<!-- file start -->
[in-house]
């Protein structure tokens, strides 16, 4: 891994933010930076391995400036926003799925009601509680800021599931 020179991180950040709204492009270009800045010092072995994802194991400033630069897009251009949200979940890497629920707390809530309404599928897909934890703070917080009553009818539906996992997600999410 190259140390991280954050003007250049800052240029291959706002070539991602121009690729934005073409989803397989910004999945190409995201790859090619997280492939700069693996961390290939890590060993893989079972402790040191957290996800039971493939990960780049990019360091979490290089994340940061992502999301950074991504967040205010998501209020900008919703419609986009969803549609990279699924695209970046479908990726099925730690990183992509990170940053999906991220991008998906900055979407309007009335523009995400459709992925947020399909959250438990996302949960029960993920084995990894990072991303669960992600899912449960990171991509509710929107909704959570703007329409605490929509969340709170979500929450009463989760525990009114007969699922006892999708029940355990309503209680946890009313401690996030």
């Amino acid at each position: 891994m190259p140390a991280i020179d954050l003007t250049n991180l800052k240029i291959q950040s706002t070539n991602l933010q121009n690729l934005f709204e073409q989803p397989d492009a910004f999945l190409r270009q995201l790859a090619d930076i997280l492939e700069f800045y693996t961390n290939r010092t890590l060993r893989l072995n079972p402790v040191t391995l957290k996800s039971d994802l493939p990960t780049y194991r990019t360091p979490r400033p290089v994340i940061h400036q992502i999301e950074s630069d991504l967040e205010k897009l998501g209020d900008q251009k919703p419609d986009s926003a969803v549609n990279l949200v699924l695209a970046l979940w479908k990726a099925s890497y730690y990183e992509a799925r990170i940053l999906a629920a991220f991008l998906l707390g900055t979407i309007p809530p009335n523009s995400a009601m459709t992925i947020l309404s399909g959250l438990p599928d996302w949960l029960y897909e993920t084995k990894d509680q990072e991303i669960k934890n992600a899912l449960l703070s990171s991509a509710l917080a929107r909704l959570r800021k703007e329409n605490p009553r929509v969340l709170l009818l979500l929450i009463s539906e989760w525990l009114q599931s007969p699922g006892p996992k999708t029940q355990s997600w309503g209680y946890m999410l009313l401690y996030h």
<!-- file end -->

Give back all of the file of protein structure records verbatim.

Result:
[in-house]
């Protein structure tokens, strides 16, 4: 891994933010930076391995400036926003799925009601509680800021599931 020179991180950040709204492009270009800045010092072995994802194991400033630069897009251009949200979940890497629920707390809530309404599928897909934890703070917080009553009818539906996992997600999410 190259140390991280954050003007250049800052240029291959706002070539991602121009690729934005073409989803397989910004999945190409995201790859090619997280492939700069693996961390290939890590060993893989079972402790040191957290996800039971493939990960780049990019360091979490290089994340940061992502999301950074991504967040205010998501209020900008919703419609986009969803549609990279699924695209970046479908990726099925730690990183992509990170940053999906991220991008998906900055979407309007009335523009995400459709992925947020399909959250438990996302949960029960993920084995990894990072991303669960992600899912449960990171991509509710929107909704959570703007329409605490929509969340709170979500929450009463989760525990009114007969699922006892999708029940355990309503209680946890009313401690996030």
């Amino acid at each position: 891994m190259p140390a991280i020179d954050l003007t250049n991180l800052k240029i291959q950040s706002t070539n991602l933010q121009n690729l934005f709204e073409q989803p397989d492009a910004f999945l190409r270009q995201l790859a090619d930076i997280l492939e700069f800045y693996t961390n290939r010092t890590l060993r893989l072995n079972p402790v040191t391995l957290k996800s039971d994802l493939p990960t780049y194991r990019t360091p979490r400033p290089v994340i940061h400036q992502i999301e950074s630069d991504l967040e205010k897009l998501g209020d900008q251009k919703p419609d986009s926003a969803v549609n990279l949200v699924l695209a970046l979940w479908k990726a099925s890497y730690y990183e992509a799925r990170i940053l999906a629920a991220f991008l998906l707390g900055t979407i309007p809530p009335n523009s995400a009601m459709t992925i947020l309404s399909g959250l438990p599928d996302w949960l029960y897909e993920t084995k990894d509680q990072e991303i669960k934890n992600a899912l449960l703070s990171s991509a509710l917080a929107r909704l959570r800021k703007e329409n605490p009553r929509v969340l709170l009818l979500l929450i009463s539906e989760w525990l009114q599931s007969p699922g006892p996992k999708t029940q355990s997600w309503g209680y946890m999410l009313l401690y996030h």